A successful business meeting is not made by the right tie or a firm handshake, but by honest preparation. You need to get to know the client, prepare questions or choose a case study. Everything you can't forget before the meeting can be found in this article.
1. Know your client and their market
Before the meeting, you need to know exactly how your solution will help the client - and we don't mean the generic sales pitch you have in your sales manual. What matters is how you will help this particular client. In practice, this is detective work where you need to get to know the client, their competitors and their market in detail. In particular:
- your past communications with the client,
- the client's website,
- the client's blog articles,
- the client's social networks,
- social networks of people who will be present at the meeting (especially LinkedIn),
- the client's competitors,
- articles and data about the client's market.
The information you need to obtain is primarily:
- client history,
- the client's products and services,
- the competencies and interests of the people you will be dealing with,
- the state of the client's market,
- industry specifics,
- the state of the client's competition
- and the client's growth potential.
A CRM system will also make your initial research easier. It keeps all your client data in one place and keeps your head clear before the meeting.
2. Prepare questions and answers
After the research, you'll probably have a head full of questions you want to ask the client. Be sure to do this, it will show your interest in the meeting and honest preparation.
Prepare only open-ended questions that the client can't just answer yes/no. Guide them to talk and give you as much information as possible to work with.
In addition to the questions mentioned, you should always ask:
- why the client approached you,
- what problem they need you to solve,
- what their budget is for your solution,
- how he envisions the ideal contractor,
- information they haven't been able to find out from other suppliers.
Compile your questions into a list that will be available at the meeting.
At the same time, prepare answers to the most common questions you expect the client to ask. If you work in a firm where the sales team has been in place for some time, you should have frequent questions and answers prepared from colleagues.
3. Prepare a case study
Case studies (or use cases or success stories) are one of the most useful business weapons. Think about which of your current clients most closely resembles the one you will be dealing with. Based on specific data, prepare a story about how your solution helped them.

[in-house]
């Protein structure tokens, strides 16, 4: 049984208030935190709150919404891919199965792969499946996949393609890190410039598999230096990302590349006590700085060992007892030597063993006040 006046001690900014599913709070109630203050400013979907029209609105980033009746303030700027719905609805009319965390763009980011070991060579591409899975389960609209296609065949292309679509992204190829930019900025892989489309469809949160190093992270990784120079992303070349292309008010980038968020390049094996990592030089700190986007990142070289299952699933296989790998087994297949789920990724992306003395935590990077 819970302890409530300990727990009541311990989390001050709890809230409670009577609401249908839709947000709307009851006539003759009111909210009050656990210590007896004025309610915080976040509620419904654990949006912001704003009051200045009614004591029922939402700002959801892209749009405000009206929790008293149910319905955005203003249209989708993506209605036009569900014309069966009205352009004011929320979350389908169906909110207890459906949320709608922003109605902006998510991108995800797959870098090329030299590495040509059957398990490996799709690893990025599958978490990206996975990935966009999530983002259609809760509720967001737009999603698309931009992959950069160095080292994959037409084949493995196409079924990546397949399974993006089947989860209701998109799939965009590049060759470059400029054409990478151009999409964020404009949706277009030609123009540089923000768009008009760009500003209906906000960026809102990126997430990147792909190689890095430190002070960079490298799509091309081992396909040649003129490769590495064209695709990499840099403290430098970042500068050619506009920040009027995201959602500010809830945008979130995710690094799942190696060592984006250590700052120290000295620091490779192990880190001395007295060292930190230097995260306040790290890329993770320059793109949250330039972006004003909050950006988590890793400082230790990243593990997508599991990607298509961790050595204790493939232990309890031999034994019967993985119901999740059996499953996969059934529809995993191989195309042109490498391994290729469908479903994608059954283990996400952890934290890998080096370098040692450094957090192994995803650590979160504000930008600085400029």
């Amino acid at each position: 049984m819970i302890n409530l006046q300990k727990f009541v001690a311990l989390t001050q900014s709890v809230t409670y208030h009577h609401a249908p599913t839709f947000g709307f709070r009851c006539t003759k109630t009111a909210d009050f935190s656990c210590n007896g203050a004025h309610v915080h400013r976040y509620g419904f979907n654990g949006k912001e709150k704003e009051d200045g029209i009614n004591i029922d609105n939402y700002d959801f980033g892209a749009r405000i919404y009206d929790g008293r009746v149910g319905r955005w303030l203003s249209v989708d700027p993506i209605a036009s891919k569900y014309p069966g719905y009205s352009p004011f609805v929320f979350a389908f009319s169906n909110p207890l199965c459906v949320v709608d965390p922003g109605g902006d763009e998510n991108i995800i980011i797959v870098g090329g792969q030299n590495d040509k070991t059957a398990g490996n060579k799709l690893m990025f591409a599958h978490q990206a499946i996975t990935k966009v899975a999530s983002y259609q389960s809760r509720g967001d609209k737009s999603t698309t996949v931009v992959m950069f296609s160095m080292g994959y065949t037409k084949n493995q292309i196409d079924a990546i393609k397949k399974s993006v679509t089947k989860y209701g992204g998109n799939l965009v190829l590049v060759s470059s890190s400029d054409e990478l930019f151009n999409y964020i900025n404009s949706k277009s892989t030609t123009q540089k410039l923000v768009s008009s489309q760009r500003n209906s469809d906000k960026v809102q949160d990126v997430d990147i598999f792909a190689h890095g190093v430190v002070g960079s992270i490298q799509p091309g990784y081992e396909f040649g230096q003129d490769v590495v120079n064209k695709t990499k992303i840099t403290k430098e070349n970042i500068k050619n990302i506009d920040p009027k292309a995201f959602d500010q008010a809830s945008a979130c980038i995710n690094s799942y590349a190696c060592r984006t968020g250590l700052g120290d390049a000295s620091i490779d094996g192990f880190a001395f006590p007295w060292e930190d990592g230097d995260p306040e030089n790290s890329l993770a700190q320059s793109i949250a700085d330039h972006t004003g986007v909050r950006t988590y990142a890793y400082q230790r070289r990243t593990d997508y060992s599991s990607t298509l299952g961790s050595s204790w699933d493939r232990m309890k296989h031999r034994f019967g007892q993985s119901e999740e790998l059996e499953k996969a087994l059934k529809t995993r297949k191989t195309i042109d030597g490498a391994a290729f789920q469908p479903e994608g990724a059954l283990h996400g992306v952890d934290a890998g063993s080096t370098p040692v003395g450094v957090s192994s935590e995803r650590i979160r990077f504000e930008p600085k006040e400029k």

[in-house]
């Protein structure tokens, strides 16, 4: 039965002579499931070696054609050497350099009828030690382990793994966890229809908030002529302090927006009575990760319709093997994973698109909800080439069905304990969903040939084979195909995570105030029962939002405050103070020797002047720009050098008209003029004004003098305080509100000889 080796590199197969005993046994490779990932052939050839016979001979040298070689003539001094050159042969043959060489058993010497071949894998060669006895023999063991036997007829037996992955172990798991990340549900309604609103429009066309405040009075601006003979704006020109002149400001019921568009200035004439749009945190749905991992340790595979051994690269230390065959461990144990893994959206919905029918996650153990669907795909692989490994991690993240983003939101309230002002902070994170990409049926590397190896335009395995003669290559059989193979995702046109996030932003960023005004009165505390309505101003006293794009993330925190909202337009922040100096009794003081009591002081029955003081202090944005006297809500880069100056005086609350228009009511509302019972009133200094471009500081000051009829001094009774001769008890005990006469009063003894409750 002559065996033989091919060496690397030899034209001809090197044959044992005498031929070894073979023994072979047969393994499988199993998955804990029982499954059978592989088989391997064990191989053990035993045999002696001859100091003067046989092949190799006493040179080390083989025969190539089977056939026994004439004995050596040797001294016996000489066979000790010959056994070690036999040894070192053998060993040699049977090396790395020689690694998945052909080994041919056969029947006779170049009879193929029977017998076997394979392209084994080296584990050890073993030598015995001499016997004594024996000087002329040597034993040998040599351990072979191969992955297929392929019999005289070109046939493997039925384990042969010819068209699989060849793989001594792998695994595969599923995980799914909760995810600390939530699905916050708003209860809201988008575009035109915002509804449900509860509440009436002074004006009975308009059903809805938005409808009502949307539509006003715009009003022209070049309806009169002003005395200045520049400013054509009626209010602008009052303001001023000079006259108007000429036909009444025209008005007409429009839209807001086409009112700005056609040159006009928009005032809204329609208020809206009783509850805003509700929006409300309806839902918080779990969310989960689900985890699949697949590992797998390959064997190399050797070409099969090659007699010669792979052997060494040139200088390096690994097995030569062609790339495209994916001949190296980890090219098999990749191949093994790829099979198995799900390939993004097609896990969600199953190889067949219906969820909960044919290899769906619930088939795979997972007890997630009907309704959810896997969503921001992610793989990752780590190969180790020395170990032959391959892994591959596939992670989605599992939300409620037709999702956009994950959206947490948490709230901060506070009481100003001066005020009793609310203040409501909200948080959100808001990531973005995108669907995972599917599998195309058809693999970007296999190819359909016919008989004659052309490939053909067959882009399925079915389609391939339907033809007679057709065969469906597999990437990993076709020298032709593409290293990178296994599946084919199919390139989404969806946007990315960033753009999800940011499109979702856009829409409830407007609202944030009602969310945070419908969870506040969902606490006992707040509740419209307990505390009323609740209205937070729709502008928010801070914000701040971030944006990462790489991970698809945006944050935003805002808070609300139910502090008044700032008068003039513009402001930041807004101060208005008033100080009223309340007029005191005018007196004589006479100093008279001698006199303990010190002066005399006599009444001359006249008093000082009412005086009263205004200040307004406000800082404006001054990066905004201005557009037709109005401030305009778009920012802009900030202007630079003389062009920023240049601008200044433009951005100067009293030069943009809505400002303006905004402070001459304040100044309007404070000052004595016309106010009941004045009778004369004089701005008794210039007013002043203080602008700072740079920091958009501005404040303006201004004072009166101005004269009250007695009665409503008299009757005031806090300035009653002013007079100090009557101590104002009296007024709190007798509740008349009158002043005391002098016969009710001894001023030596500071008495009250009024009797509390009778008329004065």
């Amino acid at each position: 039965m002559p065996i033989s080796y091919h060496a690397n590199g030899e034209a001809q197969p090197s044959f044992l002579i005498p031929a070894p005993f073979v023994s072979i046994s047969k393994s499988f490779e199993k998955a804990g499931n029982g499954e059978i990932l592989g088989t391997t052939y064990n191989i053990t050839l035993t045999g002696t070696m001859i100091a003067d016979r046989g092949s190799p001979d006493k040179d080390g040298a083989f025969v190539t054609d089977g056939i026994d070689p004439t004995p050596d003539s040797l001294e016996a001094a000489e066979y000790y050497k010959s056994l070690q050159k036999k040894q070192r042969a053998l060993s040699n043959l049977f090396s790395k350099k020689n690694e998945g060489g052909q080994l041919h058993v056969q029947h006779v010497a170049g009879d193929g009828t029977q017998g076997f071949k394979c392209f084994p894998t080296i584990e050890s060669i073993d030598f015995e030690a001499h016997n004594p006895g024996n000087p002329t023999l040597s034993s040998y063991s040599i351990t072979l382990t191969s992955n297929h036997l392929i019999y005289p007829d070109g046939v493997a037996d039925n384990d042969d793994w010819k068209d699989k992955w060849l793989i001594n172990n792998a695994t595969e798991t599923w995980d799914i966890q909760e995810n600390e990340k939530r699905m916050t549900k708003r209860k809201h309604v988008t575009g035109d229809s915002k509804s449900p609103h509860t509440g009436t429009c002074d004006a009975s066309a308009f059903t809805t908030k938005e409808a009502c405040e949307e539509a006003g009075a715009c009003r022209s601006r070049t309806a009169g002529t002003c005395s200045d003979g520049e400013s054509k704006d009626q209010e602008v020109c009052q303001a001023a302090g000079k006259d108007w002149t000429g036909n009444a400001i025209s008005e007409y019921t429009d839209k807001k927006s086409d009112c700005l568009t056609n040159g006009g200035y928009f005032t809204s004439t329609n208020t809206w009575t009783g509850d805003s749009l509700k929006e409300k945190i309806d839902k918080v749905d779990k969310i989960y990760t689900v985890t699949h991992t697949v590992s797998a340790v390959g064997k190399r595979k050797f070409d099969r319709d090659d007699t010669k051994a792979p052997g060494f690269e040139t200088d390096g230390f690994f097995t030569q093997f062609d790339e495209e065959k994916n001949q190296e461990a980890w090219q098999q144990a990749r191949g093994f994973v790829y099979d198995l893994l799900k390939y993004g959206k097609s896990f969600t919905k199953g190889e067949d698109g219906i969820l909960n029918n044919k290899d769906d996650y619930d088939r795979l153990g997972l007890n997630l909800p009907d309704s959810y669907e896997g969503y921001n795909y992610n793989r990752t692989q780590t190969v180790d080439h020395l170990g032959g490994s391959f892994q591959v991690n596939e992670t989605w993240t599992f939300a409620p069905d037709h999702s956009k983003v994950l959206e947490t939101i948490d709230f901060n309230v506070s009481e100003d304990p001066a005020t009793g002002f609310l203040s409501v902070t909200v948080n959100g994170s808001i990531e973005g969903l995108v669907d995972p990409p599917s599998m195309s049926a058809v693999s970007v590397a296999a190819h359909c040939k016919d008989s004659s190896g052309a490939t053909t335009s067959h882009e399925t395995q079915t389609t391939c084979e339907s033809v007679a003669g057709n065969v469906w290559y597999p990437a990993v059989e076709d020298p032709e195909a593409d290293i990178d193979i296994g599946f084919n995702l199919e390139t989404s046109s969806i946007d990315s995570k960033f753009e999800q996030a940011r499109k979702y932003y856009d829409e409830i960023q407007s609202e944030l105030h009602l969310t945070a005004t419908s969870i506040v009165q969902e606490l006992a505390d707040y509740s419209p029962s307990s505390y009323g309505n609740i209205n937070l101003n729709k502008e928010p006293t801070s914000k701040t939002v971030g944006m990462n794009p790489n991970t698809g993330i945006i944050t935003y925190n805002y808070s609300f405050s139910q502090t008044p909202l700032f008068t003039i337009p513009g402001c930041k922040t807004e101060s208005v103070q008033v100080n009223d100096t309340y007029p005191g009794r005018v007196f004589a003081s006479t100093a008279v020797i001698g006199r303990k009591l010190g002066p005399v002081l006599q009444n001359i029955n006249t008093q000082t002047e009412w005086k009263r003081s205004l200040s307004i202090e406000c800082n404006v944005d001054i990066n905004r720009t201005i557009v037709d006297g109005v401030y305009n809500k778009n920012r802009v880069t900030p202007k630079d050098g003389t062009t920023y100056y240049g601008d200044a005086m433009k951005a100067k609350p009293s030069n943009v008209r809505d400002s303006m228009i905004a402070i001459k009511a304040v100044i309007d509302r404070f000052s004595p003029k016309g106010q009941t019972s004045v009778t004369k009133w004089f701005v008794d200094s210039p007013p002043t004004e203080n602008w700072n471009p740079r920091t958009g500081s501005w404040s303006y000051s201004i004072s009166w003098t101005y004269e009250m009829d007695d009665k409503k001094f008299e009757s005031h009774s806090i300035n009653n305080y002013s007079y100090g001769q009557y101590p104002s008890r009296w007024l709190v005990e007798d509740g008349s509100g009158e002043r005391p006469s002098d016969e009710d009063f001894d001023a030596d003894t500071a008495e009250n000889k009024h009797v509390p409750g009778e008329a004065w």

Don't embellish the case study, but base it purely on the truth - because the potential client may contact the client from the case study. It is important to choose a case study about a client who:
- is happy with you,
- is in the same or similar market as the potential client,
- and they have similar priorities - like perfect service, quick returns, whatever.
If this is possible with your solution, also prepare a demo version for the potential client to try out.
4. A mock meeting
Especially for novice traders, preparing for an important meeting is often a nerve-wracking experience. What if you accidentally forget an important question or prepare a bad argument? A mock meeting can help you iron out the kinks in your preparation.
Ideally, try out the meeting with a colleague from the sales team or a supervisor. If you're a freelancer, feel free to choose one of your loved ones. Make sure the mock meeting is as authentic as possible - so give your counterpart basic information about the client.
When you're done, ask your partner:
- what his impression of the meeting was,
- whether you were boring or unconvincing,
- what you should change, leave out or add.
5. Prepare a meeting plan
Based on the feedback and your own impressions from the mock meeting, adjust your current tactics and prepare a specific meeting plan. This will help you to ensure that the meeting is directed towards a clear goal, that you have discussed everything important and that you and your potential client make the most of your time together.
Plan the meeting into steps and set a time estimate for each. If more than one person from your team will be at the meeting, send the meeting schedule to them.
That's it. Now you're ready for the sales meeting. Read about what to do on the spot and how to behave during a business meeting in a separate article.